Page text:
eating meat appear to be the worst thing you can do when it comes to wasting water. Secondly, buying used clothes (or used-anything) will also lower your water footprint, as it eliminates some demand for new products, thus saving some water in manufacturing there. Thirdly, take shorter showers. No one really needs more than 5 minutes in there. As I mentioned last week, we must be willing to trade some element of convenience for the sake of leading more sustainable lifestyles. Lastly, have a beer and not a book (I hope you caught my sarcasm)!

 

 

 

 

 

 

 

 

 

 

 

 

 

Trading Convenience for Sustainability

I don’t tend to boycott a lot of things, but one thing that I never allow myself to buy or use is plastic (non-reusable) water bottles. I sometimes feel the inconvenience of having to take up space in my school bag with my empty water bottle, or not having water then I’m really thirsty and not being able to buy one (because I won’t allow myself). This is just a small price to pay for saving water and landfill space, which is all promoting sustainability.

Disposable water bottles may be super convenient in our culture but are an enormous source of waste many ways. First of all, the production of one water bottle will use 3 times more water than it can actually hold. As if that isn’t wasteful enough, 30 million bottles end up in landfills or in the ocean every day. Yes you read that correctly, 30 MILLION EVERY DAY. On top of all that, the plastic in those bottles take 700 years before they even start to decompose in the landfill and the ones that end up in the ocean can seriously harm marine life. If you are still going to consume bottled water, the least you can do at that point is to recycle the bottle.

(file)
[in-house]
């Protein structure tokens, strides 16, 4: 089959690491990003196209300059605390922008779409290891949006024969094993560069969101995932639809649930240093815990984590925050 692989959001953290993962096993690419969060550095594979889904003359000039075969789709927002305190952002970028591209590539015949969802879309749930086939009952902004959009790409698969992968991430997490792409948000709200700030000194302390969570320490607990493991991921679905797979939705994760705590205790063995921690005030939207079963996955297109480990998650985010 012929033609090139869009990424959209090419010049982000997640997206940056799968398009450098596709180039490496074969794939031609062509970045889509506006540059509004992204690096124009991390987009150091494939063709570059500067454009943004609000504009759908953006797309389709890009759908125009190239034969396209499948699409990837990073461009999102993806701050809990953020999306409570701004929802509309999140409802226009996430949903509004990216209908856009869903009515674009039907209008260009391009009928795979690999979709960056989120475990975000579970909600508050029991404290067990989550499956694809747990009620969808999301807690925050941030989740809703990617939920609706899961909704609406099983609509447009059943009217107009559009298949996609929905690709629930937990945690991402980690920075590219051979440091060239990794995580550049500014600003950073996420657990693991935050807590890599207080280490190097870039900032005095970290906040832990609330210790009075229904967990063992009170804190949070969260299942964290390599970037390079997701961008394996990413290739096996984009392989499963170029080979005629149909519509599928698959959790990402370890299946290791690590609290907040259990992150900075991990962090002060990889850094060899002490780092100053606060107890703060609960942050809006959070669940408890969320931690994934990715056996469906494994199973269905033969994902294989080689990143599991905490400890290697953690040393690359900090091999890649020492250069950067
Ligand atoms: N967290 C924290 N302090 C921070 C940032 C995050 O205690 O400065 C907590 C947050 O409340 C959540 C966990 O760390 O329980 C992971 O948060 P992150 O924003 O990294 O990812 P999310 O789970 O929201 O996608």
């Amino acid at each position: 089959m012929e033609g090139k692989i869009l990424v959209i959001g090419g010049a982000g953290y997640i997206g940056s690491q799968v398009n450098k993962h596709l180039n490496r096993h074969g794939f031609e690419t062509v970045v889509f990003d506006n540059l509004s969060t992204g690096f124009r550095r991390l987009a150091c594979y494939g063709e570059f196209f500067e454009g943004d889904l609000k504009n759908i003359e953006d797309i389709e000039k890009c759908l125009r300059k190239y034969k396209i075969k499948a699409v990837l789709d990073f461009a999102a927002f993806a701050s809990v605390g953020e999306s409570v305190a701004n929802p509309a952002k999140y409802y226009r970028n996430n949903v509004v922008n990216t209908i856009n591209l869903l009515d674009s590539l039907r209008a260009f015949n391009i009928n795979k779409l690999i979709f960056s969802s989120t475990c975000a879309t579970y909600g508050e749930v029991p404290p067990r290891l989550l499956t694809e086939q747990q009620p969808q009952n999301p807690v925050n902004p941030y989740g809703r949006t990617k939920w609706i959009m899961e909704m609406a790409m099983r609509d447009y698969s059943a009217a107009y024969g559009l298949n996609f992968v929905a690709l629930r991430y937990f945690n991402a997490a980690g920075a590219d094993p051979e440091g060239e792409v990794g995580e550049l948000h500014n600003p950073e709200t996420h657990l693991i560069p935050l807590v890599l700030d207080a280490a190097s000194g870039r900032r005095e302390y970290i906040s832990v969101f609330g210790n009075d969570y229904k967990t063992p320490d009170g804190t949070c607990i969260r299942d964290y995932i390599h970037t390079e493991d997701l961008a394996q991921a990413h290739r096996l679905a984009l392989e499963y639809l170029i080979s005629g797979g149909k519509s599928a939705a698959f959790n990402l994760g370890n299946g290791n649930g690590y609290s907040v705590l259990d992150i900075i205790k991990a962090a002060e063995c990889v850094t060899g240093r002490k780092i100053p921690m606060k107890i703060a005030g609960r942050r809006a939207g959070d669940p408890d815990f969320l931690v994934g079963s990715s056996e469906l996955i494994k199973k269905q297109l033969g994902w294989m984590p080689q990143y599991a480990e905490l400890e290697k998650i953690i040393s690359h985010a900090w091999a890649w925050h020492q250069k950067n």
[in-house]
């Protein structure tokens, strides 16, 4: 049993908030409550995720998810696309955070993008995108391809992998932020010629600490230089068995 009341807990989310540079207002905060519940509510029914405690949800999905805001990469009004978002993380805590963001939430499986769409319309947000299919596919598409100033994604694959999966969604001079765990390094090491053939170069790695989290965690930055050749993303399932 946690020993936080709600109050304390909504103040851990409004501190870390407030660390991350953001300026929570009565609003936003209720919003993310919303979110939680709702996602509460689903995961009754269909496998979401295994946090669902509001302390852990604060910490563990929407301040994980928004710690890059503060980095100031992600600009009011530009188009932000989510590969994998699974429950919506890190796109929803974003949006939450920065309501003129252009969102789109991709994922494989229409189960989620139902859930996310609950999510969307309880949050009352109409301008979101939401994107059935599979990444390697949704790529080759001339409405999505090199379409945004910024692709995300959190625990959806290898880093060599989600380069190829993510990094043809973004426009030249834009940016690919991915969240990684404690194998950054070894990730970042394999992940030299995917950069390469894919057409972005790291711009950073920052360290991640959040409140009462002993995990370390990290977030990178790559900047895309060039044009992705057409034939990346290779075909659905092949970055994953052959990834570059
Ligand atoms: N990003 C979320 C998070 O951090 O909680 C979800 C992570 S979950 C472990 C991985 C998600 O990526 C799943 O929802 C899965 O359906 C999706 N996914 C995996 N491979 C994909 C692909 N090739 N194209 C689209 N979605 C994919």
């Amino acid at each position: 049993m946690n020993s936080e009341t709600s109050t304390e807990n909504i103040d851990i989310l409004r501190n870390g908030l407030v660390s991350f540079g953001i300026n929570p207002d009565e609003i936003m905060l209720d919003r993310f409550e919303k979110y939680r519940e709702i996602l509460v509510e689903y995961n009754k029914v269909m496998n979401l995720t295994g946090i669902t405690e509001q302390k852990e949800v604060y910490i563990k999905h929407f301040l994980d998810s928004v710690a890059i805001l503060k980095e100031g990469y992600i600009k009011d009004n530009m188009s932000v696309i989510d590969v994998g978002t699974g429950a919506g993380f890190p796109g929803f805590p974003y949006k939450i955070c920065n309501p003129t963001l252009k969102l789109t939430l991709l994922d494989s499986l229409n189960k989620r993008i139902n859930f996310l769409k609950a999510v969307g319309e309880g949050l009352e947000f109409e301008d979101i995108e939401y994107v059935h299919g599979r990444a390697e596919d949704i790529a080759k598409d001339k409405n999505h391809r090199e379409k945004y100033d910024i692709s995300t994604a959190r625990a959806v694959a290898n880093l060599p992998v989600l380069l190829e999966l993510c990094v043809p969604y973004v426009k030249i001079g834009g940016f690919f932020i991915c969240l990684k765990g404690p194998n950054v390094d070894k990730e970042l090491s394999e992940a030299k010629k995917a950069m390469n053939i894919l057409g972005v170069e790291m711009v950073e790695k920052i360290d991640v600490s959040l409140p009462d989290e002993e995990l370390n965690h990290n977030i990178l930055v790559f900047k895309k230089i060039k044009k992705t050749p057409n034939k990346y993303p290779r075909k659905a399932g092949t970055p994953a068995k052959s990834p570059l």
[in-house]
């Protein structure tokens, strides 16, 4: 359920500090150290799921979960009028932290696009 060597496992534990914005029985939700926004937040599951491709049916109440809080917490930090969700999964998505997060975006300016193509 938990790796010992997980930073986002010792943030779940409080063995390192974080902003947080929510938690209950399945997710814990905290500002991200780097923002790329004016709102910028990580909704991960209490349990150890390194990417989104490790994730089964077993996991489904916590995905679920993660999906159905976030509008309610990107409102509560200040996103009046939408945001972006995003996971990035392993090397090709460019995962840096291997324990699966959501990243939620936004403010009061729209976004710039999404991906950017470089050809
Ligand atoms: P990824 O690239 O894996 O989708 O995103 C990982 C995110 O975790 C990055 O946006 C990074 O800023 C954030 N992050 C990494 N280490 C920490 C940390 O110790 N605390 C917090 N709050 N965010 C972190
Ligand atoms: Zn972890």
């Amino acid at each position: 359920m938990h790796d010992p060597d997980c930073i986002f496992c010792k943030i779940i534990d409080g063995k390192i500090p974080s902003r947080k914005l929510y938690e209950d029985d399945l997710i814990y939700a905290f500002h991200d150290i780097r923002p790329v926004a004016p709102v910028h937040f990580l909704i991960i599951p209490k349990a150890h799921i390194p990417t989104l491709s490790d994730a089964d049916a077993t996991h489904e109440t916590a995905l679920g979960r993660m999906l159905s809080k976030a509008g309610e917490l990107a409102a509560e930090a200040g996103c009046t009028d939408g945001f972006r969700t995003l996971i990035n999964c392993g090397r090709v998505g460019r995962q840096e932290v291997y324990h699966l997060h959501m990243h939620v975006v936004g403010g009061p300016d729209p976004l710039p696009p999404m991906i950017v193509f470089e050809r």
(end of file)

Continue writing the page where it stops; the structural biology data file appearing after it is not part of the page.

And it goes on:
The concept of an edible water bottle is certainly interesting and could, in theory, be the next greatest innovation, but I don’t think world is ready for it just yet. From what I see in this video, I think we should stick to reusable water bottles for a little while longer. Don’t get me wrong, the concept has potential, I just think it needs some improvement before I would actually buy it. 

To start off, it’s really tiny! It appears to only be able to hold a few sips of water. You’d have to pack many of them to be able to hold as much as a regular sized reusable water bottle. Secondly, it looks pretty flimsy… I wouldn’t want to be carrying that around in my bag, I’d be too afraid it would just burst if it gets tossed around too much or accidentally squished. That would defeat the entire purpose. Lastly, it doesn’t seem all that practical. The girl in the video that drank from it spilled it everywhere. I’m all for trading in convenience for sustainability, but this just makes no sense. I think we should stick to normal reusable water bottles for now!

Back of the Envelope

I started this semester with what I would consider to be a very interesting class, but I couldn’t seem to make the connection between the goals of the course and the theme of this class.  It was three agonizing hours of “back of the envelope calculations”, which are rough calculations using common knowledge that can be done on the back of an envelope. I mean, sure, it’s interesting, but I don’t see how the rough calculation of how many dentists are in the Greater Montreal Area is relevant to Earth system modelling.